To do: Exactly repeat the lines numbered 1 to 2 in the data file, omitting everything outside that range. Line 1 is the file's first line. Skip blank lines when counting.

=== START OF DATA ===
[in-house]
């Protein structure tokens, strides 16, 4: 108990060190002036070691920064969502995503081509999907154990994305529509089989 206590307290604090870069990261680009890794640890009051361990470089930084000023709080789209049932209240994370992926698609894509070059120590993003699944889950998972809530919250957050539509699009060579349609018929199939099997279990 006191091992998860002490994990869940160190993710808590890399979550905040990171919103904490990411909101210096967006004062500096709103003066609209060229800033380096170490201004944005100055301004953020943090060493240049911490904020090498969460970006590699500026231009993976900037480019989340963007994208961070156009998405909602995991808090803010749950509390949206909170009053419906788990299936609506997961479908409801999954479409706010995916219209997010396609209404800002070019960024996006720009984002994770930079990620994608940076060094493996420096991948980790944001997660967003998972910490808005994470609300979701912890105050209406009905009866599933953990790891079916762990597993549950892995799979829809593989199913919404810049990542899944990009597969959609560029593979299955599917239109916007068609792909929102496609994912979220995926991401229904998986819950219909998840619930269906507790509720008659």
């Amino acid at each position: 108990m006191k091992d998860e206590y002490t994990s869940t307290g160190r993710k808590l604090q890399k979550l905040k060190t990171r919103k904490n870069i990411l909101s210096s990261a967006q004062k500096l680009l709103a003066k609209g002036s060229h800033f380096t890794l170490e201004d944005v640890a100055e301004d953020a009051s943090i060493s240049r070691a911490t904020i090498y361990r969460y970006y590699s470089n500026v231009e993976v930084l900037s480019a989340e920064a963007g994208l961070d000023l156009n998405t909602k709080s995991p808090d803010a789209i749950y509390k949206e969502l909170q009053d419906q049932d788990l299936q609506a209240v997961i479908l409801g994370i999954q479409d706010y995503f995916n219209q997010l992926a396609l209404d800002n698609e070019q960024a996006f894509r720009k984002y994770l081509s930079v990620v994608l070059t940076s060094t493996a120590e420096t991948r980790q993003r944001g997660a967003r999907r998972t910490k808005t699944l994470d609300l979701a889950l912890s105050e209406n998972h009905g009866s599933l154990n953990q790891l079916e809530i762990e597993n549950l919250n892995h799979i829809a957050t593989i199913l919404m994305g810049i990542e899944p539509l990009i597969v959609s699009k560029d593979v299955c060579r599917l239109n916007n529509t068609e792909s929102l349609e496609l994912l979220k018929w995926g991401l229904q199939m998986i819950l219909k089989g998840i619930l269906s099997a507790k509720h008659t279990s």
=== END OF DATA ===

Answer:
[in-house]
């Protein structure tokens, strides 16, 4: 108990060190002036070691920064969502995503081509999907154990994305529509089989 206590307290604090870069990261680009890794640890009051361990470089930084000023709080789209049932209240994370992926698609894509070059120590993003699944889950998972809530919250957050539509699009060579349609018929199939099997279990 006191091992998860002490994990869940160190993710808590890399979550905040990171919103904490990411909101210096967006004062500096709103003066609209060229800033380096170490201004944005100055301004953020943090060493240049911490904020090498969460970006590699500026231009993976900037480019989340963007994208961070156009998405909602995991808090803010749950509390949206909170009053419906788990299936609506997961479908409801999954479409706010995916219209997010396609209404800002070019960024996006720009984002994770930079990620994608940076060094493996420096991948980790944001997660967003998972910490808005994470609300979701912890105050209406009905009866599933953990790891079916762990597993549950892995799979829809593989199913919404810049990542899944990009597969959609560029593979299955599917239109916007068609792909929102496609994912979220995926991401229904998986819950219909998840619930269906507790509720008659």